Properties, interest, hotel and dairy deals help Waikato-Tainui reach milestone.

Interest income on big cash holdings, hotel and milk business deals and rising values of investment properties helped push Waikato-Tainui's asset base up from $925.1 million last year to $1.06 billion.

The iwi's net after-tax profit in the March 2014 year dropped from $110.8 million to $70.9 million, as it nears the 20th anniversary of its Treaty of Waitangi settlement.

Its annual report out last night showed how it had turned its $170 million 1995 Treaty settlement into $1.1 billion, rivalling the South Island's Ngai Tahu and Auckland's Ngati Whatua.

The after-tax profit dropped because last year $70.03 million of Treaty settlements were included in the accounts.


But the asset base rose by $133.4 million, partly due to interest payments on the iwi's $172 million cash (previously $156.8 million).

The October acquisition of Hamilton Riverview Hotel and the March 31 investment in specialist dairy and technology manufacturer Waikato Milking Systems NZ, which employs 120 staff, contributed to big growth in the year ended March 31.

The iwi went into a partnership with Ngai Tahu Capital and Pioneer Capital, each buying a 33 per cent holding in the milk business and started a new residential subdivision at Hamilton's Rotokauri.

In the 1995 Treaty settlement, the iwi agreed to ownership of the Te Rapa air force base and other Crown land in the Tainui-Waikato area.

Rahui Papa, the chairman of Te Arataura o Waikato-Tainui, cited gains in tribal development projects and said other new projects were either announced or being advanced as commercial investments were expanded.

"Surpassing the $1 billion mark in total asset value is a milestone of which we can and should be proud," Papa said.

"It is particularly notable as we approach the 20th anniversary of the settlement of our Treaty claim in 1995.

"When you consider where we have come from as an iwi, the challenges we have faced, and the value we have created to grow that initial settlement of $170 million - we have made significant strides in 19 years."


Papa said that since 2004, dividends from its commercial strategy had amounted to $104.5 million, with $55 million, or 53 per cent, being returned to tribal members to support education, health, sports, marae, kaumatua, poukai, cultural events and community programmes.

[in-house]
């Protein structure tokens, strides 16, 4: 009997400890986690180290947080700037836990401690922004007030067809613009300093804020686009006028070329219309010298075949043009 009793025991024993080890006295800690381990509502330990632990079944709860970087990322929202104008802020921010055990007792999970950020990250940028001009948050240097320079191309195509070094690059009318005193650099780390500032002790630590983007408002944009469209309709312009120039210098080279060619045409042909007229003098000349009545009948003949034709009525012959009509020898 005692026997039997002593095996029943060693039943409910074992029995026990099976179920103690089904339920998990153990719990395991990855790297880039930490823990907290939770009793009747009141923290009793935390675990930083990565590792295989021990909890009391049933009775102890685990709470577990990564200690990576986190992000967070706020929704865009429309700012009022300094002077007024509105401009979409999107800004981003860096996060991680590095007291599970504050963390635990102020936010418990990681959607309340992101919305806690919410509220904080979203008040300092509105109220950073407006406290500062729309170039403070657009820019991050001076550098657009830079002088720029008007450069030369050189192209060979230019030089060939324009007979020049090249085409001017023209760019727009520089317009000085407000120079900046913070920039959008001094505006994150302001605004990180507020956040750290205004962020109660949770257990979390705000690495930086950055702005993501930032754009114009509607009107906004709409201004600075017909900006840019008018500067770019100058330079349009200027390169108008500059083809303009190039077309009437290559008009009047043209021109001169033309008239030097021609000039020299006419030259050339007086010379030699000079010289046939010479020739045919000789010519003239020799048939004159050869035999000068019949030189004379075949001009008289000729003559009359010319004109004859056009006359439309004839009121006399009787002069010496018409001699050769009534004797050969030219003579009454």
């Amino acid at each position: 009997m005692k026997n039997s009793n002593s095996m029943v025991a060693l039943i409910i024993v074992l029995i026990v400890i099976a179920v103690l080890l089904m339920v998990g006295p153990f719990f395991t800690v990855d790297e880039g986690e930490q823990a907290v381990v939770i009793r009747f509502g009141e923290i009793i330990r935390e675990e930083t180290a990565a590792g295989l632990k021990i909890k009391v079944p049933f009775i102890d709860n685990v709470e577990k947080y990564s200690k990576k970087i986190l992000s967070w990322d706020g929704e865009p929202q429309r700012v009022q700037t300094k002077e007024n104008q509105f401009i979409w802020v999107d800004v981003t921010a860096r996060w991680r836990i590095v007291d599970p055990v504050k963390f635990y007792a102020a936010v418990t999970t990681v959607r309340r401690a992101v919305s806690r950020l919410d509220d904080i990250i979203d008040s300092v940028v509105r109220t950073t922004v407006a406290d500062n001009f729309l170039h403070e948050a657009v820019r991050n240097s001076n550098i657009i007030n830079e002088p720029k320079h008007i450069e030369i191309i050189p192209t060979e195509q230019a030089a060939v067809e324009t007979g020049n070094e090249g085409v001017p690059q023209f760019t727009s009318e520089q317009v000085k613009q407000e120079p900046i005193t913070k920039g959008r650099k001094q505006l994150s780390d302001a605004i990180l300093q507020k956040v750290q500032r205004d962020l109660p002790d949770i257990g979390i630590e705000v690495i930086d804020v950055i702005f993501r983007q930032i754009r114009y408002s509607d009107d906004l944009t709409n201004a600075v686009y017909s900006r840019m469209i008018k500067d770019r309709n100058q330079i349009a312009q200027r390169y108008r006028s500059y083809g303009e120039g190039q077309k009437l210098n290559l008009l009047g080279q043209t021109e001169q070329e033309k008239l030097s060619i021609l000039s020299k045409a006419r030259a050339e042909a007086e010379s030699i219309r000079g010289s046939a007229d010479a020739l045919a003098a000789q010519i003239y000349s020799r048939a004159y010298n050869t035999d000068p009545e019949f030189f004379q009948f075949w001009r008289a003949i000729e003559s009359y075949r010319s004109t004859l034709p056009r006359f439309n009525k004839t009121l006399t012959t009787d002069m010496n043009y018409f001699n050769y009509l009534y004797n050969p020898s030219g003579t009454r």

Tainui Group Holdings - the commercial entity of Waikato-Tainui which incorporates Waikato Tainui Fisheries - chaired by ex-Fonterra chairman Sir Henry van der Heyden made $44.3 million net profit, 2 per cent down on last year because unrealised gains in investment properties were not as high as the previous year.

The group's diversified investment strategy would see it buy directly into medium-to-large private businesses with strong growth potential and good management, van der Heyden said.

The milk business was the first, followed with buying 5.4 million shares in Genesis Energy, he said.

Mike Pohio, chief executive of the holdings company, said the value of investment properties rose from $738 million to $841 million. The most valuable asset was The Base shopping centre at Te Rapa, which Pohio said had an excellent year with around six million shoppers visiting annually.

Pohio said a Ruakura land holding was the second most valuable asset and a board of inquiry which investigated a proposal to redevelop it had finished its hearings.

A decision on a plan change to rezone the land was due about the middle of September, he said.

This is the first year Waikato-Tainui has released a group annual report: previously the commercial and tribal arms reported separately, a few weeks apart.

Pohio said there was now alignment of interests between the two parts of the group, working closer together.

Read the Waikato-Tainui Annual Report 2014